Mr. Pedroza is a skilled politician. Were he to make a realistic commitment to curbing the development forces that now threaten the county's rural character, rather than embracing them, he would be an admirable champion. Unfortunately his political decisions and substantial campaign donations from major developers in the county (some $380,000 from 2018 to Feb 2020) point elsewhere. On the stump his issues are the need for more housing and more transportation options, both pressing issues created by the last 20 years pursuing a "growth" economy. His platform is more development as a solution to the impacts of growth. It is a developer's agenda guaranteed to make housing and traffic problems worse.
The majority of the Board of Supervisors will set the future direction of the county. The majority currently supports more development. We will already see a vast amount of future development as the dozens of wineries, millions of square feet of industrial space, Napa Pipe and numerous other major projects all approved under Mr. Pedroza's tenure in the last few years become a reality. Continuing that trajectory with even more approvals going forward will only make the traffic, housing infrastructure and resource impacts exponentially worse.
Yet there is the possibility that those problems can be lessened if the growth trajectory we are on is changed. To do so means that a preservationist majority must be returned to the Board. Two of the current Board members, those on it the longest, understand how difficult it has been to maintain an agricultural and rural county in the face of urban development pressure. A third preservationist back on the board might lead them to take a more forceful role in returning to the principles that created the ag preserve in the first place and that have protected this place since.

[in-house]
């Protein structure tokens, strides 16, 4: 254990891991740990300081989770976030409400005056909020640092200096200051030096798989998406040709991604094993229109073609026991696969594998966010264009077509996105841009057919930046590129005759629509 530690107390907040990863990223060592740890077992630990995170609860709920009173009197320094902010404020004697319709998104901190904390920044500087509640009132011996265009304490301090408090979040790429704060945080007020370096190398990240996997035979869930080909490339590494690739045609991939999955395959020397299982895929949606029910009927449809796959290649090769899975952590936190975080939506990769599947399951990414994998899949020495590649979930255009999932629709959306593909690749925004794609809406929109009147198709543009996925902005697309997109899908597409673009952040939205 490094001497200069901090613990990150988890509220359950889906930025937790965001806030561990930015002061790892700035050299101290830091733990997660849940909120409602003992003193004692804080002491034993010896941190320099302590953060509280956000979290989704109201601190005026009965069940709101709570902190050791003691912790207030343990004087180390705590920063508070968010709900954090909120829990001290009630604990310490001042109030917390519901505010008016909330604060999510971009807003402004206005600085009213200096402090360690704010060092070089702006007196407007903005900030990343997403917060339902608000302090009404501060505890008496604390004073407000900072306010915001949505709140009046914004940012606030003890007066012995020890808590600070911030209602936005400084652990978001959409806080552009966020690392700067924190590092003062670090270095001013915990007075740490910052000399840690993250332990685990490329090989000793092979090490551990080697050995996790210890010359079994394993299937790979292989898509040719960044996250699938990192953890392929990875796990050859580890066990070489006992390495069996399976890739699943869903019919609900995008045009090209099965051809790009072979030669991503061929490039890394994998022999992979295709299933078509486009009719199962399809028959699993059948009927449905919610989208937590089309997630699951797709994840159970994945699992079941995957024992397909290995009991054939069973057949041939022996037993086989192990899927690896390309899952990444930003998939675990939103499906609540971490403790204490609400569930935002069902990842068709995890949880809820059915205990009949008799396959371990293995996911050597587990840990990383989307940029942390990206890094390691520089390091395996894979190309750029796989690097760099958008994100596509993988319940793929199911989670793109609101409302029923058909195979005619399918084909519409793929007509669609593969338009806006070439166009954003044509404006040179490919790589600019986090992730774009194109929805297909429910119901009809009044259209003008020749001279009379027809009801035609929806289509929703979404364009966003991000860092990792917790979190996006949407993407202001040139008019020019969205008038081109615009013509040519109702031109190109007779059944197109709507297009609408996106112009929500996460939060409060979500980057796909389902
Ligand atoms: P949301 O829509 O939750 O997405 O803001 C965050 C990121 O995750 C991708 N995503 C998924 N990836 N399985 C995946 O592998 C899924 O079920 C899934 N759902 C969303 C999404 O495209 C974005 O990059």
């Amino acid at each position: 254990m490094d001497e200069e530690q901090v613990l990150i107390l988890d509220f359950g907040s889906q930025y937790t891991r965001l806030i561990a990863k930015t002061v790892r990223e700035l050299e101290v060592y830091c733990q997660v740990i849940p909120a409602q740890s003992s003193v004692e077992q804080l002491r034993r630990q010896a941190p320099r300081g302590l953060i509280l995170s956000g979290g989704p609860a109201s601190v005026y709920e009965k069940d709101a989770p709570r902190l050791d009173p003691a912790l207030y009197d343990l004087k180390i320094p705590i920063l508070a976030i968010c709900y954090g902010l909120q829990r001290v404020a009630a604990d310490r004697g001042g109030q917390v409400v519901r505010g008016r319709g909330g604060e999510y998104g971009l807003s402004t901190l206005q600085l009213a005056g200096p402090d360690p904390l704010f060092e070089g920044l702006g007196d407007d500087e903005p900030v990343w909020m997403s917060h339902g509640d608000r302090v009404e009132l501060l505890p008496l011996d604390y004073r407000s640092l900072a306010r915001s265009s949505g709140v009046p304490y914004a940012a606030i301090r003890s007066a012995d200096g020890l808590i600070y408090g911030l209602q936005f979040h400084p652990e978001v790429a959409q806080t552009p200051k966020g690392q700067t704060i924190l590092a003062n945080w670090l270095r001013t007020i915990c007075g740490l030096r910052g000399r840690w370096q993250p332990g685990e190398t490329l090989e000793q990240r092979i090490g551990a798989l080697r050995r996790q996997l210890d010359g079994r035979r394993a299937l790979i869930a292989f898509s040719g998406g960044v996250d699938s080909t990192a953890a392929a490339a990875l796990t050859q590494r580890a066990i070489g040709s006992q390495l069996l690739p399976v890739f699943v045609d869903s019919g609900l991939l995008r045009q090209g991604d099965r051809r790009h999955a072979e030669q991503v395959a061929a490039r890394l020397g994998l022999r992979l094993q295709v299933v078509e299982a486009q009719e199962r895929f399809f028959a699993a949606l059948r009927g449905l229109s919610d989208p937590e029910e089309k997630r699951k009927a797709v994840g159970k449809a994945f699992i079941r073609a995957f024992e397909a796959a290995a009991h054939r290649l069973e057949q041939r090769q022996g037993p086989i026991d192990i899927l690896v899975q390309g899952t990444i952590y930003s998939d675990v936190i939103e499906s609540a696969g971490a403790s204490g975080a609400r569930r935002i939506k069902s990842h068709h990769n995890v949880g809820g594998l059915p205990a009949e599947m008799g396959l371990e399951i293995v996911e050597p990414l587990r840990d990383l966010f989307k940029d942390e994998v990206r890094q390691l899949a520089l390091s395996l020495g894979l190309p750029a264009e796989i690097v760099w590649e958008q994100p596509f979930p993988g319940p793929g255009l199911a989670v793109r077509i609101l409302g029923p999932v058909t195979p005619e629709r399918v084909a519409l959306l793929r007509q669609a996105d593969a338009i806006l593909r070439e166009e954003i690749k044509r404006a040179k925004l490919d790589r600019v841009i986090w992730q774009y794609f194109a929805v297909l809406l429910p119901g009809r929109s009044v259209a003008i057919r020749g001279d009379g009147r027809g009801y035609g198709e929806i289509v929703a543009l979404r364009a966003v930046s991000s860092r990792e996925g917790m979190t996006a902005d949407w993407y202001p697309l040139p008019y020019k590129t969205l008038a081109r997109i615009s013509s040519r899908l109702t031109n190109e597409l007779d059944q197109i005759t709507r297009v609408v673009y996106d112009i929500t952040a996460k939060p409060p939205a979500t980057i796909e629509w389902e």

Local residents, opposed by their political leaders and development interests, have increasingly taken on the task of preserving Napa's unique rural heritage, by participation in planning and Board meetings, by public advocacy and costly litigation, and by the promotion of ballot initiatives and candidates for office. Residents need to have stronger representation on the Board. As in 2000, this election can have a significant impact on the future of Napa County, but instead in the direction of preservation rather than development.
Dr. Amber Manfree is running against Mr. Pedroza in the upcoming election. She is smart and capable, and is committed to supporting the interests of local residents, vintners and growers who understand the unique and fragile value of their rural, small-town enclave in the urbanized Bay Area. In addition to the refreshing, personable authenticity lauded by the Register's Editorial Board, Dr. Manfree brings a scientist's analytic ability to define problems and devise solutions and a longtime rural resident's desire for solutions that protect the unique character of this place. Most importantly, she knows that in the land use battles that have made Napa a "national treasure", it has been a commitment to preservation rather than growth that has allowed this rural environment and agricultural economy to survive the past fifty years and that the same commitment is needed now more than ever if they are to survive the next fifty.